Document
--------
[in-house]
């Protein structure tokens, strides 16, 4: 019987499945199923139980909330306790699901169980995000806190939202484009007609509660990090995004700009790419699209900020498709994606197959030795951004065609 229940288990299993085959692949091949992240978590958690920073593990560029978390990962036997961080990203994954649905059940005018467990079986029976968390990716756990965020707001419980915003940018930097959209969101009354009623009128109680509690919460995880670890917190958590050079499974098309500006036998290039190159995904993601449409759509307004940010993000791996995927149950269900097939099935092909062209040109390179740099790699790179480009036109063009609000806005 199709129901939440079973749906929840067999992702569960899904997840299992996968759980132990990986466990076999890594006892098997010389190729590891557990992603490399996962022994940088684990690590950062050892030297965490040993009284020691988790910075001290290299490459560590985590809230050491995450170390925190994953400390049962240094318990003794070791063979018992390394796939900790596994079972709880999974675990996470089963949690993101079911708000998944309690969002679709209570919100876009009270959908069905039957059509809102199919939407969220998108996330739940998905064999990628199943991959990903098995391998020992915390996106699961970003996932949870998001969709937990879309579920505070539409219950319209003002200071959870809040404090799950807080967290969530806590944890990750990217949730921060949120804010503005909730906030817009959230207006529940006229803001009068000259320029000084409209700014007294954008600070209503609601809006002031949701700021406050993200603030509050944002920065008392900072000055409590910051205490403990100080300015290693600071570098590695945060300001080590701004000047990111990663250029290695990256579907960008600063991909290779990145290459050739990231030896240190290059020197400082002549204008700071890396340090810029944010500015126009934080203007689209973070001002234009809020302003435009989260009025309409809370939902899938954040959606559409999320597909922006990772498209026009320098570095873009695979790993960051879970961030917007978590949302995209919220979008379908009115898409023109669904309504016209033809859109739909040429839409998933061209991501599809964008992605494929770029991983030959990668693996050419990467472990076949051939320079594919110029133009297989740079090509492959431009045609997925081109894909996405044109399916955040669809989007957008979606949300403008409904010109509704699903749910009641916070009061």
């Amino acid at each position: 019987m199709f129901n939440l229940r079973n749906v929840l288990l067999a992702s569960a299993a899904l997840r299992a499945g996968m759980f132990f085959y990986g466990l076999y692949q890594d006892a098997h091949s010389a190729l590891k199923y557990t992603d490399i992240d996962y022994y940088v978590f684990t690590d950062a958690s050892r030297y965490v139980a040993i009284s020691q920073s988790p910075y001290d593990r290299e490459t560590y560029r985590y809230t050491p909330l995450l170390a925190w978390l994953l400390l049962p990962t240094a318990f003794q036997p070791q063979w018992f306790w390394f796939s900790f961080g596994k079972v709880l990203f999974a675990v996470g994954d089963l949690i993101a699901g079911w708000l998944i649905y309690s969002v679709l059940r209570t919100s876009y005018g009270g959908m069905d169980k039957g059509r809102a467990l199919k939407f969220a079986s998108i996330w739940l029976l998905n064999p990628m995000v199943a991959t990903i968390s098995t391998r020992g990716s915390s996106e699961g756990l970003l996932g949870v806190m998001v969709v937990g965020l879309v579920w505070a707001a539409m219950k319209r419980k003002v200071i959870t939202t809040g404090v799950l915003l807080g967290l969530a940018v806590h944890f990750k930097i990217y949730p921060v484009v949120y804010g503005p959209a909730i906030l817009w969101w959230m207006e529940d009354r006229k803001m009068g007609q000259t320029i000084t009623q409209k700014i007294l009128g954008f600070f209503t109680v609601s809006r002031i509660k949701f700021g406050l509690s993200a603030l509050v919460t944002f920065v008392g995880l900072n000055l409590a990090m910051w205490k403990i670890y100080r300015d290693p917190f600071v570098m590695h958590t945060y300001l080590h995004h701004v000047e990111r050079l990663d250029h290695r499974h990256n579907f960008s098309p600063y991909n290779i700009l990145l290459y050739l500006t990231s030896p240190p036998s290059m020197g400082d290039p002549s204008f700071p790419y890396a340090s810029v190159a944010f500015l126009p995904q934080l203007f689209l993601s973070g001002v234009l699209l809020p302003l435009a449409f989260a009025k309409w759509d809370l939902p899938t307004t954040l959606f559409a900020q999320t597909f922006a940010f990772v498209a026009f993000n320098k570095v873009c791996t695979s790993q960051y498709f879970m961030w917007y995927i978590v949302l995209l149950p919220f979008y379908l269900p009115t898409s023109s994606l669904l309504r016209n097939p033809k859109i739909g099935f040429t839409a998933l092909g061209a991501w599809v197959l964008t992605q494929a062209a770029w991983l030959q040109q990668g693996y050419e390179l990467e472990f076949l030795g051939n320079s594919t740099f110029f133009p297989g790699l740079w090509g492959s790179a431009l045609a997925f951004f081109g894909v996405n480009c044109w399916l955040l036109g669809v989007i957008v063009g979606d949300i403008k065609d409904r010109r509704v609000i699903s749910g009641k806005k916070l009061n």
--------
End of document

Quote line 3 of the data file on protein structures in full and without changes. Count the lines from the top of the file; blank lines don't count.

């Amino acid at each position: 019987m199709f129901n939440l229940r079973n749906v929840l288990l067999a992702s569960a299993a899904l997840r299992a499945g996968m759980f132990f085959y990986g466990l076999y692949q890594d006892a098997h091949s010389a190729l590891k199923y557990t992603d490399i992240d996962y022994y940088v978590f684990t690590d950062a958690s050892r030297y965490v139980a040993i009284s020691q920073s988790p910075y001290d593990r290299e490459t560590y560029r985590y809230t050491p909330l995450l170390a925190w978390l994953l400390l049962p990962t240094a318990f003794q036997p070791q063979w018992f306790w390394f796939s900790f961080g596994k079972v709880l990203f999974a675990v996470g994954d089963l949690i993101a699901g079911w708000l998944i649905y309690s969002v679709l059940r209570t919100s876009y005018g009270g959908m069905d169980k039957g059509r809102a467990l199919k939407f969220a079986s998108i996330w739940l029976l998905n064999p990628m995000v199943a991959t990903i968390s098995t391998r020992g990716s915390s996106e699961g756990l970003l996932g949870v806190m998001v969709v937990g965020l879309v579920w505070a707001a539409m219950k319209r419980k003002v200071i959870t939202t809040g404090v799950l915003l807080g967290l969530a940018v806590h944890f990750k930097i990217y949730p921060v484009v949120y804010g503005p959209a909730i906030l817009w969101w959230m207006e529940d009354r006229k803001m009068g007609q000259t320029i000084t009623q409209k700014i007294l009128g954008f600070f209503t109680v609601s809006r002031i509660k949701f700021g406050l509690s993200a603030l509050v919460t944002f920065v008392g995880l900072n000055l409590a990090m910051w205490k403990i670890y100080r300015d290693p917190f600071v570098m590695h958590t945060y300001l080590h995004h701004v000047e990111r050079l990663d250029h290695r499974h990256n579907f960008s098309p600063y991909n290779i700009l990145l290459y050739l500006t990231s030896p240190p036998s290059m020197g400082d290039p002549s204008f700071p790419y890396a340090s810029v190159a944010f500015l126009p995904q934080l203007f689209l993601s973070g001002v234009l699209l809020p302003l435009a449409f989260a009025k309409w759509d809370l939902p899938t307004t954040l959606f559409a900020q999320t597909f922006a940010f990772v498209a026009f993000n320098k570095v873009c791996t695979s790993q960051y498709f879970m961030w917007y995927i978590v949302l995209l149950p919220f979008y379908l269900p009115t898409s023109s994606l669904l309504r016209n097939p033809k859109i739909g099935f040429t839409a998933l092909g061209a991501w599809v197959l964008t992605q494929a062209a770029w991983l030959q040109q990668g693996y050419e390179l990467e472990f076949l030795g051939n320079s594919t740099f110029f133009p297989g790699l740079w090509g492959s790179a431009l045609a997925f951004f081109g894909v996405n480009c044109w399916l955040l036109g669809v989007i957008v063009g979606d949300i403008k065609d409904r010109r509704v609000i699903s749910g009641k806005k916070l009061n």